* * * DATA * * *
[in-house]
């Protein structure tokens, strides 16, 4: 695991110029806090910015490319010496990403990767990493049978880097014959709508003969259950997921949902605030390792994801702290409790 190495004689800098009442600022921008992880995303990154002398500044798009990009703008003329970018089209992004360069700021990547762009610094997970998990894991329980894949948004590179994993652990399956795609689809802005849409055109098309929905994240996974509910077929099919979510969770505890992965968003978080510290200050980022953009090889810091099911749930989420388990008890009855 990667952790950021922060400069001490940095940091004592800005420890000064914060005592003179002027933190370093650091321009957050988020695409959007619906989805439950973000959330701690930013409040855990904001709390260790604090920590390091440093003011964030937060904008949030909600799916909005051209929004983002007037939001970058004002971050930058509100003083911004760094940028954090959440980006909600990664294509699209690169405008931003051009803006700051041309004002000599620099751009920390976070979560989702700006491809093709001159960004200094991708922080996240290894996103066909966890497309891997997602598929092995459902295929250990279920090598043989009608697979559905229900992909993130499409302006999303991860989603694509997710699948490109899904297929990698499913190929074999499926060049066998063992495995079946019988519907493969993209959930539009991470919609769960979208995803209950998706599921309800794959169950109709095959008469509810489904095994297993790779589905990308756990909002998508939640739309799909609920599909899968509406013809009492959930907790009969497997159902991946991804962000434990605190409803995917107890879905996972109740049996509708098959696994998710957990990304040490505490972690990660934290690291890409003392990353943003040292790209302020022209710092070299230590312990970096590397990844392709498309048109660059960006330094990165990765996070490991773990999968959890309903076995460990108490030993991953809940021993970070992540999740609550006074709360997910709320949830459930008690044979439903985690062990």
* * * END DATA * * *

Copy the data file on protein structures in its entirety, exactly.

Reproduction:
[in-house]
């Protein structure tokens, strides 16, 4: 695991110029806090910015490319010496990403990767990493049978880097014959709508003969259950997921949902605030390792994801702290409790 190495004689800098009442600022921008992880995303990154002398500044798009990009703008003329970018089209992004360069700021990547762009610094997970998990894991329980894949948004590179994993652990399956795609689809802005849409055109098309929905994240996974509910077929099919979510969770505890992965968003978080510290200050980022953009090889810091099911749930989420388990008890009855 990667952790950021922060400069001490940095940091004592800005420890000064914060005592003179002027933190370093650091321009957050988020695409959007619906989805439950973000959330701690930013409040855990904001709390260790604090920590390091440093003011964030937060904008949030909600799916909005051209929004983002007037939001970058004002971050930058509100003083911004760094940028954090959440980006909600990664294509699209690169405008931003051009803006700051041309004002000599620099751009920390976070979560989702700006491809093709001159960004200094991708922080996240290894996103066909966890497309891997997602598929092995459902295929250990279920090598043989009608697979559905229900992909993130499409302006999303991860989603694509997710699948490109899904297929990698499913190929074999499926060049066998063992495995079946019988519907493969993209959930539009991470919609769960979208995803209950998706599921309800794959169950109709095959008469509810489904095994297993790779589905990308756990909002998508939640739309799909609920599909899968509406013809009492959930907790009969497997159902991946991804962000434990605190409803995917107890879905996972109740049996509708098959696994998710957990990304040490505490972690990660934290690291890409003392990353943003040292790209302020022209710092070299230590312990970096590397990844392709498309048109660059960006330094990165990765996070490991773990999968959890309903076995460990108490030993991953809940021993970070992540999740609550006074709360997910709320949830459930008690044979439903985690062990």